Thursday, September 23, 2010

The 1886 World Series: Game Five

The Chicagos are now fully convinced that there is at least one base ball club in the country that knows as much if not a little more about the game than they do. Until they ran up against the St. Louis Browns they had an inflated idea that they were simply invincible on the diamond. The Browns gave them another lesson in ball playing at Sportsman's Park yesterday afternoon. They are improving in their work very rapidly and it is safe to say that if they meet the home club in another half dozen games, they will be able to make a fair showing against the champions of the world. At present, however, they are out of their class, and though it is rather late, they have discovered that fact. Yesterday's contest between the two clubs, the fifth one in the world's championship series, was a veritable walkover for the Browns. They got the lead in the first inning and kept it throughout. They outplayed the League champions at all points. A big wrangle occurred, just as the game was to be called, about the Chicago pitcher.

On Wednesday last President Spaulding announced that he had signed Baldwin, the left-handed pitcher of the Duluth Club, of the Northwestern League, who made such a good showing this season, and has a record of nineteen strike outs in a single game. Mr. Spaulding stated, though, that he was engaged for 1887, and that he would not do any work this season. It was noticed, however, that while he was in Chicago he was constantly practicing. He accompanied the club to St. Louis, and yesterday his name appeared on the score card as either the pitcher or right-fielder, while the same positions were marked after Flynn's name. It was the Chicagos' intention to put Baldwin in first and if he was batted hard Flynn was to succeed him. As soon as President Von der Ahe became acquainted with this fact he made a vigorous protest. He said that the articles of agreement called for games between the two clubs of 1886, and that he did not propose to allow the Chicagos to present an outside pitcher; that Mr. Spaulding had refused to allow him to strengthen his batteries by signing Ramsey, of the Louisvilles, as he could have done, and that Baldwin could therefore not pitch, or, if he did, the game would not be played. Spaulding made long objections and excuses, but Mr. Von der Ahe would listen to none of them. The umpires were appealed to by the Chicagos' President, but they gave him no satisfaction and nothing remained for Mr. Spaulding but to put in another pitcher, which he did.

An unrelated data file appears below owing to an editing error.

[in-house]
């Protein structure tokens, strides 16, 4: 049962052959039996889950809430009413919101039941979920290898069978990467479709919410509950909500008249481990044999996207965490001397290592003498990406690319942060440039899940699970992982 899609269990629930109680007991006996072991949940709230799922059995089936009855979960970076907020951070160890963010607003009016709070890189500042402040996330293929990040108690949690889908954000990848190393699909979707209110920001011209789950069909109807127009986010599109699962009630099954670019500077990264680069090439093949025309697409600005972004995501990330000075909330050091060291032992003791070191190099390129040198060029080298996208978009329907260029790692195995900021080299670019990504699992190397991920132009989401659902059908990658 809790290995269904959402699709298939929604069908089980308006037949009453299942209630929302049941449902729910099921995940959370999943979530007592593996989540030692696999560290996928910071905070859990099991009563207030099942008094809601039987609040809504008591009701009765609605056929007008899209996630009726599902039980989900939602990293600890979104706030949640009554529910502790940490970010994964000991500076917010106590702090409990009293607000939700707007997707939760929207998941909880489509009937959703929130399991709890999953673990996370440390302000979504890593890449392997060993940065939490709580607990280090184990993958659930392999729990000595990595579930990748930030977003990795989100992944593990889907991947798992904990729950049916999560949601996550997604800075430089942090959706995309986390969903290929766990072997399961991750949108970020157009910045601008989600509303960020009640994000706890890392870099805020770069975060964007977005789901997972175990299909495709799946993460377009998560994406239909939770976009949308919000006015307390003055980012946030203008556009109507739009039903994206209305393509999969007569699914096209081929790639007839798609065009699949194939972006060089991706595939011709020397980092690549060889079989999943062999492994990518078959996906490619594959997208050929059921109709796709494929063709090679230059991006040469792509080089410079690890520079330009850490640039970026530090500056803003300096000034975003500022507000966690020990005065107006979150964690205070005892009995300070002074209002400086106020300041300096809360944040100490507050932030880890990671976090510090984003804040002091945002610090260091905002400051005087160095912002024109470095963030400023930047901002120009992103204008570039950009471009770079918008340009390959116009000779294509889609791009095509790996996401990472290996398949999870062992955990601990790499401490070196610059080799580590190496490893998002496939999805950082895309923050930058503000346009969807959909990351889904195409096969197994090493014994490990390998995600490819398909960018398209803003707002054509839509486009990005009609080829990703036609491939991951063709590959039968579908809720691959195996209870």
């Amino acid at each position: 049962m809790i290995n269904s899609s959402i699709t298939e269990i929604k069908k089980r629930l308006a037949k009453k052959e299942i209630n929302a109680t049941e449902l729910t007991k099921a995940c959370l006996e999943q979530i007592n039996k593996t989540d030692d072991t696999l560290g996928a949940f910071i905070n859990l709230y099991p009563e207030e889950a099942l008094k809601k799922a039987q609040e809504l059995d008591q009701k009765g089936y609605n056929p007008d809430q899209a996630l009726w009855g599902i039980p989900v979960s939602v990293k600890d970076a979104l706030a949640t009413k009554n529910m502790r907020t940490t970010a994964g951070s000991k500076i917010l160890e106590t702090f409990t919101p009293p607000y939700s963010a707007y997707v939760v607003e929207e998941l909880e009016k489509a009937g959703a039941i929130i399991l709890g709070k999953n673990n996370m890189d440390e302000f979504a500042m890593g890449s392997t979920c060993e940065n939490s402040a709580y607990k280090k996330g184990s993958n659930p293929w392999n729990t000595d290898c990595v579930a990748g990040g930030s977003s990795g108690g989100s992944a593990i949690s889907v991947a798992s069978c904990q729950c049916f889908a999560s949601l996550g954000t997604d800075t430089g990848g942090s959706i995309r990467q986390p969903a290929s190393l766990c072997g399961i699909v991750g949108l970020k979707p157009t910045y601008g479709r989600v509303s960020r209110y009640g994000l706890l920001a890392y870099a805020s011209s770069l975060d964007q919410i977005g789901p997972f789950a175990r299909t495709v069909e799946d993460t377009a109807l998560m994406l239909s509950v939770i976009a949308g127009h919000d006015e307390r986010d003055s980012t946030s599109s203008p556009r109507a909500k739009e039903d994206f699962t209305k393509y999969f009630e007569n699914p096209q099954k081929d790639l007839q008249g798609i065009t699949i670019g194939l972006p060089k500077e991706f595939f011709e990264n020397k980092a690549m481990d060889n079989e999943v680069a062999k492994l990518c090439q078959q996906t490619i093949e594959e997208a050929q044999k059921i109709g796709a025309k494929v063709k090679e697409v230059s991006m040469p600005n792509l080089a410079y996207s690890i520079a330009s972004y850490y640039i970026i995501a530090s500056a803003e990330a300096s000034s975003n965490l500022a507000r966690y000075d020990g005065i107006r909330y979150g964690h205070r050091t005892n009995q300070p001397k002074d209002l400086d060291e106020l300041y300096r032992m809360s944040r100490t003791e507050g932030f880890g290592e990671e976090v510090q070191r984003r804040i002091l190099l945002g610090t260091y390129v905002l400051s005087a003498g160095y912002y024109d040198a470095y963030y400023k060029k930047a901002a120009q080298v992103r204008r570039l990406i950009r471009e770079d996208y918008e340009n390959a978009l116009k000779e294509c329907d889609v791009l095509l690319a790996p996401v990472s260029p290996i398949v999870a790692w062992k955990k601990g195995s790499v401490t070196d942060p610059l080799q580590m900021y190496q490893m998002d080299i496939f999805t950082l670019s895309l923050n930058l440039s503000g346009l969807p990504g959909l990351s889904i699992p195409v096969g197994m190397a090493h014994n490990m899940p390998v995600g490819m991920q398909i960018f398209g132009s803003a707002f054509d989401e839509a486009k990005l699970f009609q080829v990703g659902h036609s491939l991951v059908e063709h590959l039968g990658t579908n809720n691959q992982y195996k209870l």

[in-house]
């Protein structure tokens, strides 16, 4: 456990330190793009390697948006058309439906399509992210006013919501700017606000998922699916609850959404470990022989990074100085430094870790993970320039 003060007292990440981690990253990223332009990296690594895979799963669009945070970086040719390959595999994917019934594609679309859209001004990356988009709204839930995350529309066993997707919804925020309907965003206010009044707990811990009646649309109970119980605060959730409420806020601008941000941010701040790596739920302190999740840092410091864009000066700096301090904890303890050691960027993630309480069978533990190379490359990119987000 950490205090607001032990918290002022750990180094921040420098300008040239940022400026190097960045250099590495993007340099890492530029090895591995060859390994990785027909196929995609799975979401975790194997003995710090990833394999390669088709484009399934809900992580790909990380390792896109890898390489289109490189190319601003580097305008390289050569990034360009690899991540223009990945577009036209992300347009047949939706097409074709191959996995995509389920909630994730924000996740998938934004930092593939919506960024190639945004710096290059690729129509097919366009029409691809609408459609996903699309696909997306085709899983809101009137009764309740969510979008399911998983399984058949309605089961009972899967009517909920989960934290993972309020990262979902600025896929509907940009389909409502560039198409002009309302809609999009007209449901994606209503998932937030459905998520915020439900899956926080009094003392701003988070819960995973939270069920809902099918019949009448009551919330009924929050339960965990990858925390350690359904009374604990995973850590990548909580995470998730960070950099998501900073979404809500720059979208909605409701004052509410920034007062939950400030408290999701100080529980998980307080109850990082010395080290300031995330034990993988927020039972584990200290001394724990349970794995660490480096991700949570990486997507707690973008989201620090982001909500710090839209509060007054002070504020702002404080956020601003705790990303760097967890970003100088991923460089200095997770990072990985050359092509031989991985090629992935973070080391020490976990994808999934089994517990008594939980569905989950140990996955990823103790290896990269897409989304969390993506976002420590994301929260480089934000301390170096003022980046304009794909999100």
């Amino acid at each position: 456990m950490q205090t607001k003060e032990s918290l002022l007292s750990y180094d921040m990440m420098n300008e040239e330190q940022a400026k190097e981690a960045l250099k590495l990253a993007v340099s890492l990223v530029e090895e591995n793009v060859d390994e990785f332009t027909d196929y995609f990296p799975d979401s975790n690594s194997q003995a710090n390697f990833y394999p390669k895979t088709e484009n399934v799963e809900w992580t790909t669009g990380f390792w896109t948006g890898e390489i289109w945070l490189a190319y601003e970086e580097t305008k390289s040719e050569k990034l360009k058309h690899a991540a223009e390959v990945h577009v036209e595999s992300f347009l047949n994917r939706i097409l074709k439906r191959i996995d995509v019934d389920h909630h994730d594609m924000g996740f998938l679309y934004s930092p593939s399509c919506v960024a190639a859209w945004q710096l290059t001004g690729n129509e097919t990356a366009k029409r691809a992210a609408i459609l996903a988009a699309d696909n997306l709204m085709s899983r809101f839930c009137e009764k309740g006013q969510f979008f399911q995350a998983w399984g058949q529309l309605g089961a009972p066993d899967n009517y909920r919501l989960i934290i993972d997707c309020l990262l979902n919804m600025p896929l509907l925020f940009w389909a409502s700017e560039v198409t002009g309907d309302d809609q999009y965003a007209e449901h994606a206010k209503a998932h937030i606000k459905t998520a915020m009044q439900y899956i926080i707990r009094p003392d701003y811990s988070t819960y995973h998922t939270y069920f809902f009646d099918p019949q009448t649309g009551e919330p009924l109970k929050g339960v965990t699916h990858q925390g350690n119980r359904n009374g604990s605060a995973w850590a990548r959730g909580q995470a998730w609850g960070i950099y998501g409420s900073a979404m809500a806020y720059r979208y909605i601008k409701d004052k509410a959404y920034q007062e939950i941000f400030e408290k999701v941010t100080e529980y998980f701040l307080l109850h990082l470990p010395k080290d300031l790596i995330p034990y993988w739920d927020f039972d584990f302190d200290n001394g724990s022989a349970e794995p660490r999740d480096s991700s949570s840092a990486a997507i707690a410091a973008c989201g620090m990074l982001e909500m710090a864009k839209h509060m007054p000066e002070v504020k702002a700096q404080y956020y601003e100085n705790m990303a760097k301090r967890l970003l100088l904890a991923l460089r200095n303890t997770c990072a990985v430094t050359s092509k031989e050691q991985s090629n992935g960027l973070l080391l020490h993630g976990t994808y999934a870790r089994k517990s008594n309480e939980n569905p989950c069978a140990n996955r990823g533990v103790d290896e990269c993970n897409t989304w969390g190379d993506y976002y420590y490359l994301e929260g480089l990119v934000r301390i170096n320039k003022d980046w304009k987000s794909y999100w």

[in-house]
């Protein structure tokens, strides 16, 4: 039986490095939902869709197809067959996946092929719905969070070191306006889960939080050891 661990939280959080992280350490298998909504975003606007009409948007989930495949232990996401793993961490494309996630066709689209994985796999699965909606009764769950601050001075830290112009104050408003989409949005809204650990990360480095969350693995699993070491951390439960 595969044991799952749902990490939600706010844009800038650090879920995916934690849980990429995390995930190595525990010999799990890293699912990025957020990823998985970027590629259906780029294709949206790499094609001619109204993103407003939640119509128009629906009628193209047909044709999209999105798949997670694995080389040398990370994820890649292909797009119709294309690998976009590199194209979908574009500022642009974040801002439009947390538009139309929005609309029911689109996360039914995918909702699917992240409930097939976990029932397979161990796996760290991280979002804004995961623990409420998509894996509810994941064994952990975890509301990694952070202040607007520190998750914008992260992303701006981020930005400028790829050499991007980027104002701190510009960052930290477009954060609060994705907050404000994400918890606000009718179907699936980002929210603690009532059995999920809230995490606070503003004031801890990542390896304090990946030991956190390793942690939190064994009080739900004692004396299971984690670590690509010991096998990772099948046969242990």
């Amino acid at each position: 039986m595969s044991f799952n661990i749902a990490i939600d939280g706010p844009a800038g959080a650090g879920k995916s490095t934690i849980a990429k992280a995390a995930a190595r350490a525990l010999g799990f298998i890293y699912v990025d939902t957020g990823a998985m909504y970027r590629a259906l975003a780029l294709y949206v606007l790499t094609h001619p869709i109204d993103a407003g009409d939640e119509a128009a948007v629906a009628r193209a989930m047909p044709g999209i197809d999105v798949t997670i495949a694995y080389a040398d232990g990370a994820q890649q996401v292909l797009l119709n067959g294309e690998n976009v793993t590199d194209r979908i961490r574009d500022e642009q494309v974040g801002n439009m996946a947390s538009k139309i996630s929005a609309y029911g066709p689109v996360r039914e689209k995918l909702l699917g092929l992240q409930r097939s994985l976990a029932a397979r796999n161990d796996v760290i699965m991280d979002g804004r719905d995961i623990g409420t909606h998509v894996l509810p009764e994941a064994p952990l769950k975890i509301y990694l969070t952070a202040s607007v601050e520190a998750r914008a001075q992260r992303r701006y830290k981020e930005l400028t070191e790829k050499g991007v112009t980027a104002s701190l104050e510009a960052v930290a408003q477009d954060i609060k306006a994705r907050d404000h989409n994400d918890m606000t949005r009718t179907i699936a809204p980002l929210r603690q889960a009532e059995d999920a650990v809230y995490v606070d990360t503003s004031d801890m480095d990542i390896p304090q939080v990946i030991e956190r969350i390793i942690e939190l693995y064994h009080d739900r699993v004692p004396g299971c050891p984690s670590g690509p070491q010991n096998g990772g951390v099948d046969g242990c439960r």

Ryan was to play left field and Dalrymple was to lay off. Ryan was sent to right field in the first inning, and Dalrymple had to dress and go to left. Williamson was put in to pitch, and Kelly went to short, while Silver Flint did the back-stop work. Three hits were made off Williamson in the first inning. He also sent a man to base on balls, and as a result the Browns scored two runs. That was the last of Williamson's pitching. He retired to his regular position at short, Kelly going to third and Burns to right. Ryan came in and pitched through the remaining innings. He was very wild, and that his balls were not very deceptive may be seen at once in the total base column. Flint also had a hard time catching him. There was another delay when the captains selected the umpire. Grace Pierce was chosen, but he was not on the grounds, as a long search revealed. It was then decided to try the three umpire system, which worked so well in Chicago last Tuesday. Quest was selected umpire for the Chicagos, and McQuade for St. Louis, while John Kelly officiated as referee. The latter was decidedly against the home club and made many unjust decisions, while he favored the Chicagos on every opportunity. Even when Quest and McQuade decided alike, and Anson saw any chance for a kick, he would appeal to Kelly and the latter would invariably reverse the umpires' decision. Hudson, who pitched for the Browns, made another excellent showing. All the "sluggers" could make off his delivery were but three hits and two of these were decidedly questionable. One was a grounder to Gleason which the latter got to first certainly as quick as the runner, and the other was a grounder to third which Latham handled very slowly. Anson's two-bagger to center was the only clean hit that was made; also the longest on the Chicagos' side. The Browns had their batting clothes on. Caruthers did the best work with the stick. Out of three times at the bat he made two singles and a three-bagger. Welch and Comiskey made doubles, and Hudson is credited with a triple. Gleason also did excellently. He made two singles out of three times at the bat.